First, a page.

Cookbook Profile



Fresh green soybeans called edamame or sweet beans make a fun finger food and are great in salads, soups, and stir-fries. The edible beans come in pairs inside a fuzzy pod and have a sweet, nutty flavor. They are easy to digest and are exceptionally high in protein (1/2 cup contains 16 grams). The beans also provide vitamin A, fiber, calcium, and a mix of phytochemicals, including isoflavins that act as antioxidants.

Although Americans are just starting to take notice of these snappy little beans, the Chinese have been cultivating them for thousands of years. The word "edamame," however, comes from the Japanese, who love to snack on them right from the pod. The availability of edamame in the United States is definitely growing. Today several kinds—frozen and fresh, in the pod and shelled—can be found in some supermarkets, natural-food stores, and Asian markets. You can also find edamame sold as whole plants at farmers'markets from late May through September.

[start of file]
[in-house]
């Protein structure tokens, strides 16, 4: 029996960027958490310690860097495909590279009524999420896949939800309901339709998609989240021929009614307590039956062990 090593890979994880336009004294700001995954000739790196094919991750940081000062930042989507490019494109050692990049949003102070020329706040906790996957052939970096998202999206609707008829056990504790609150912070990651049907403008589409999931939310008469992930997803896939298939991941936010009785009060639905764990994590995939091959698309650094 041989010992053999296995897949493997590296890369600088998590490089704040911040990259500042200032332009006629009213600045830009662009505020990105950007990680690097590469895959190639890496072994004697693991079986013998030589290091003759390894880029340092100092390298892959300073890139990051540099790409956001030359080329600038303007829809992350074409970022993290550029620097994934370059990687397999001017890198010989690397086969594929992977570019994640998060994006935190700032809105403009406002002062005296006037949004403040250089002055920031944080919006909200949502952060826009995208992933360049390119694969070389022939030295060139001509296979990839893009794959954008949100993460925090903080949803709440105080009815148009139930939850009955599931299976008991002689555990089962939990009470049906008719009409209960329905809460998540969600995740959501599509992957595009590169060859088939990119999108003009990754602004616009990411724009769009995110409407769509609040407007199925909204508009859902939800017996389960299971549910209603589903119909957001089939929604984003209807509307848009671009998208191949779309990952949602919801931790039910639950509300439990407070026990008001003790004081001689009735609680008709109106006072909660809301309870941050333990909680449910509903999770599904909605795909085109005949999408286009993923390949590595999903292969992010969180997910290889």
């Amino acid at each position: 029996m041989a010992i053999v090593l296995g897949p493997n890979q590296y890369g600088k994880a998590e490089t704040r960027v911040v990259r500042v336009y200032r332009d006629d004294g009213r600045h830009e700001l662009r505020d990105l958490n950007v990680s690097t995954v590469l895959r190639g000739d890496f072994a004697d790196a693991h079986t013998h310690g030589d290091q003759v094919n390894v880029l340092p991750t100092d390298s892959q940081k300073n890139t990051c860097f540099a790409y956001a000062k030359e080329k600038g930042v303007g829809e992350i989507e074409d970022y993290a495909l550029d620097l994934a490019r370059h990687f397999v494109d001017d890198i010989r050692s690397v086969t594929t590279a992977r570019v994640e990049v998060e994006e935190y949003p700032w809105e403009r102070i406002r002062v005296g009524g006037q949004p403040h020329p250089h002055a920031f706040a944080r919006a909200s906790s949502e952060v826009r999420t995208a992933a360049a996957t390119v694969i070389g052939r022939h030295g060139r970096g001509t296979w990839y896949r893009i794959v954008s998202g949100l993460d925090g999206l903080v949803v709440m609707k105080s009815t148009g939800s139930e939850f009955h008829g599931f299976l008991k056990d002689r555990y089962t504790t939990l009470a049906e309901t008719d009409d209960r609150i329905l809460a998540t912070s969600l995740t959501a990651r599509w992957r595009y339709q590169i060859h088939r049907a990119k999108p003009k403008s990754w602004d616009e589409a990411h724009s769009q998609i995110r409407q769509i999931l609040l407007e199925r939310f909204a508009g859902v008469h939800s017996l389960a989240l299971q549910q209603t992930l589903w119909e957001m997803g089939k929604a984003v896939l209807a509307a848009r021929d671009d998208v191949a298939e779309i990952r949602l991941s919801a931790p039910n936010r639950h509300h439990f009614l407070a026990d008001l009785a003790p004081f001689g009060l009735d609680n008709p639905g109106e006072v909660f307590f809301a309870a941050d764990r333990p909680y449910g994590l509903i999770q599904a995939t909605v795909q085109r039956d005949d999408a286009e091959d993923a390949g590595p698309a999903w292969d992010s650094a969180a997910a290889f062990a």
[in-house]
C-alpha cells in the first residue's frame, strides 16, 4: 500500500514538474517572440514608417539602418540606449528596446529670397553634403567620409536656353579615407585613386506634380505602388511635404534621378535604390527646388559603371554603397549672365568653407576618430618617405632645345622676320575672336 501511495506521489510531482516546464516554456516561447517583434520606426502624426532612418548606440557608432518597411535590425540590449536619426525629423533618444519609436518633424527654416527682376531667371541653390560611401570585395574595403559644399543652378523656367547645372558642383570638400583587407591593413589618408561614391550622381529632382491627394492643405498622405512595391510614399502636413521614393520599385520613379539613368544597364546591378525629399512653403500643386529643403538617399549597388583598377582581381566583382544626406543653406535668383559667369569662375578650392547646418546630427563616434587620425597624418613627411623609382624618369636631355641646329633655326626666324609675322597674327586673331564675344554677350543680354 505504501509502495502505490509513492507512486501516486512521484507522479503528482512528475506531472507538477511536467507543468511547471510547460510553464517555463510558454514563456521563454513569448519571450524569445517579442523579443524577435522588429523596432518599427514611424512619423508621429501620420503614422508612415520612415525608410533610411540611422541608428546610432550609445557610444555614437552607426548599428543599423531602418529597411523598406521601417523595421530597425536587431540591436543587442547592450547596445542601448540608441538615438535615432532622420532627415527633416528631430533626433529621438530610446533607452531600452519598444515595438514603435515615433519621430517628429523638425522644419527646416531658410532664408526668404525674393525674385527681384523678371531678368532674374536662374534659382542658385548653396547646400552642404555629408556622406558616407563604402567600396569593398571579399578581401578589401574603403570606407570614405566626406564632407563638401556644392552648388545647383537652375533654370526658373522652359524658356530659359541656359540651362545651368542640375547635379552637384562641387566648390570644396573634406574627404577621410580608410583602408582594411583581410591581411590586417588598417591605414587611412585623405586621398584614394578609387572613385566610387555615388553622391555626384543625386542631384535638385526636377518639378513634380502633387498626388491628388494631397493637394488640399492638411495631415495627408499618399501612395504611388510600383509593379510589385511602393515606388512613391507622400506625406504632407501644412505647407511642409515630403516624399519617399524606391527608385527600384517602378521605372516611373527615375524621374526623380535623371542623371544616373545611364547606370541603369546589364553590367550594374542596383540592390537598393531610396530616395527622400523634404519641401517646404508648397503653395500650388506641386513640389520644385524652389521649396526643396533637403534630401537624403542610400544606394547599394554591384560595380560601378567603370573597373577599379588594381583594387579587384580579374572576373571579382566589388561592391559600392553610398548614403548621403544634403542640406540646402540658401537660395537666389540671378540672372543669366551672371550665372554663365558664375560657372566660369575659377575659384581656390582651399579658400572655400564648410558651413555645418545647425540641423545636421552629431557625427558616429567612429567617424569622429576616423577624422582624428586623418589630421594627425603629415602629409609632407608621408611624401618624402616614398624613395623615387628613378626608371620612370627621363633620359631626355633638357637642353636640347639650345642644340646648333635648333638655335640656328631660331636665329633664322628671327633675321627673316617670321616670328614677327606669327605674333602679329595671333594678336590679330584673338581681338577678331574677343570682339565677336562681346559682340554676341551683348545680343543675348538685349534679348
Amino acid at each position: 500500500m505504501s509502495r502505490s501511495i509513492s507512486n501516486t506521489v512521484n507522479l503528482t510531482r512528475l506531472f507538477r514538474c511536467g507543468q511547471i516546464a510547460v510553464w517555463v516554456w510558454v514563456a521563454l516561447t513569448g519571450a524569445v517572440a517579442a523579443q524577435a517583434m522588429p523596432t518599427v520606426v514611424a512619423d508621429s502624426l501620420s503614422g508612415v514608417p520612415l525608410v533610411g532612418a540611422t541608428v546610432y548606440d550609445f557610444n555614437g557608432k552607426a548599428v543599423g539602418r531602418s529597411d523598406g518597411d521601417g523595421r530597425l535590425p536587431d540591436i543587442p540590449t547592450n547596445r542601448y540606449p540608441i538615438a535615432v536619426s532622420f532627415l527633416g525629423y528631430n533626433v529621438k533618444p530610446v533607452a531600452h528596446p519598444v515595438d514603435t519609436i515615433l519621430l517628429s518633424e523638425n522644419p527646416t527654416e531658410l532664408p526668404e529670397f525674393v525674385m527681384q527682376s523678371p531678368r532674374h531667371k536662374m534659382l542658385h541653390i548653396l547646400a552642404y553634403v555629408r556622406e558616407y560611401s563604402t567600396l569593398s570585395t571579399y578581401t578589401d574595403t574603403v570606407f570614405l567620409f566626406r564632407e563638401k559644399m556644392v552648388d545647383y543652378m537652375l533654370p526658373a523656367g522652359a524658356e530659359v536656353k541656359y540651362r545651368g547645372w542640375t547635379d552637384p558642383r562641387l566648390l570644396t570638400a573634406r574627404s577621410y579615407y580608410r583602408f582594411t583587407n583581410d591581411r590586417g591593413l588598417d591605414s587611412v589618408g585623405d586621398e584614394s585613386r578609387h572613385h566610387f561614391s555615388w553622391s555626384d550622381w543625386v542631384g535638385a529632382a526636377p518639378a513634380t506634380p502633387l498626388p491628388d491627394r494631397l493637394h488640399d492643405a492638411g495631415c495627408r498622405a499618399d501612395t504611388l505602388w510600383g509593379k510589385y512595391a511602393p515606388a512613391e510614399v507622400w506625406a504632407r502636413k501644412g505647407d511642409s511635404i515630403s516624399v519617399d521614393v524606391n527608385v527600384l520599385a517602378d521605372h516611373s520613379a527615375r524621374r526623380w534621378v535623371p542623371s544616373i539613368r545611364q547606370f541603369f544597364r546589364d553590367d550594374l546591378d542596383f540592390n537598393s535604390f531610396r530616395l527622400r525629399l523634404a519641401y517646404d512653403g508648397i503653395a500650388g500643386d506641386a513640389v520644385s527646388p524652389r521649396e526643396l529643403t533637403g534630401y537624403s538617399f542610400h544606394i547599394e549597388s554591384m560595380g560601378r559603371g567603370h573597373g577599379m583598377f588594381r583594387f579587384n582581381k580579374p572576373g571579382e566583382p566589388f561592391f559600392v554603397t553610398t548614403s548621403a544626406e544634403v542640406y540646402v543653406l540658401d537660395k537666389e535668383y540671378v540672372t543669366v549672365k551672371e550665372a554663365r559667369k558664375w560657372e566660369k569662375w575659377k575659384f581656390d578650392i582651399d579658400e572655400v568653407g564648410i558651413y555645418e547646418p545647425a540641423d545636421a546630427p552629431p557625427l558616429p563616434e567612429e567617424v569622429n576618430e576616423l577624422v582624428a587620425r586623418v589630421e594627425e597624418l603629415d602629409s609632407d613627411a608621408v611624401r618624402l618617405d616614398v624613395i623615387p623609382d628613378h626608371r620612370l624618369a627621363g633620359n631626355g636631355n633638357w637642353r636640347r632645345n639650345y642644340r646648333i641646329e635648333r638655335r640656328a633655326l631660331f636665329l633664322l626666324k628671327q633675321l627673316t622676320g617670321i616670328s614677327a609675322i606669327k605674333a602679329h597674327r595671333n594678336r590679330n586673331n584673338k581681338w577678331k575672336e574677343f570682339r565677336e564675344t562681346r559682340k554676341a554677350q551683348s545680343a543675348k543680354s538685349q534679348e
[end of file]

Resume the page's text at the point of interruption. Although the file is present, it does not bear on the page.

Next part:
Best Way to Cook Edamame

The beans inside the pods are the only edible portions of the plant. Cook 1 pound of fresh pods (or shelled beans) in boiling salted water for 3 to 5 minutes. Drain, spread on a baking sheet, and let cool for a few minutes. Remove the beans from the pods, if necessary. Frozen edamame, in or out of the pod, have been lightly blanched and require less cooking.

Kitchen Notes

To enjoy edamame as finger food, use your thumb and forefinger to squeeze the cooked beans from the pod. Fresh soybeans in season are sweeter, crisper, and cleaner tasting than frozen ones, which can lack sweetness and have a softer texture. Store fresh pods in a plastic bag in the refrigerator for 1 to 2 days.


Buy the Book!


The Complete Vegetarian Handbook
Recipes and Techniques for Preparing Delicious, Healthy Cuisine
by Kathy Farrell-Kingsley
Chronicle Books
$19.95 Paperback
280 pp
ISBN: 081183381X
Excerpt reprinted by permission.


The Complete Vegetarian Handbook



Also try Edamame Succotash

And please visit our Vegetarian Recipes page

Cookbook Profile Archive


This page created May 2003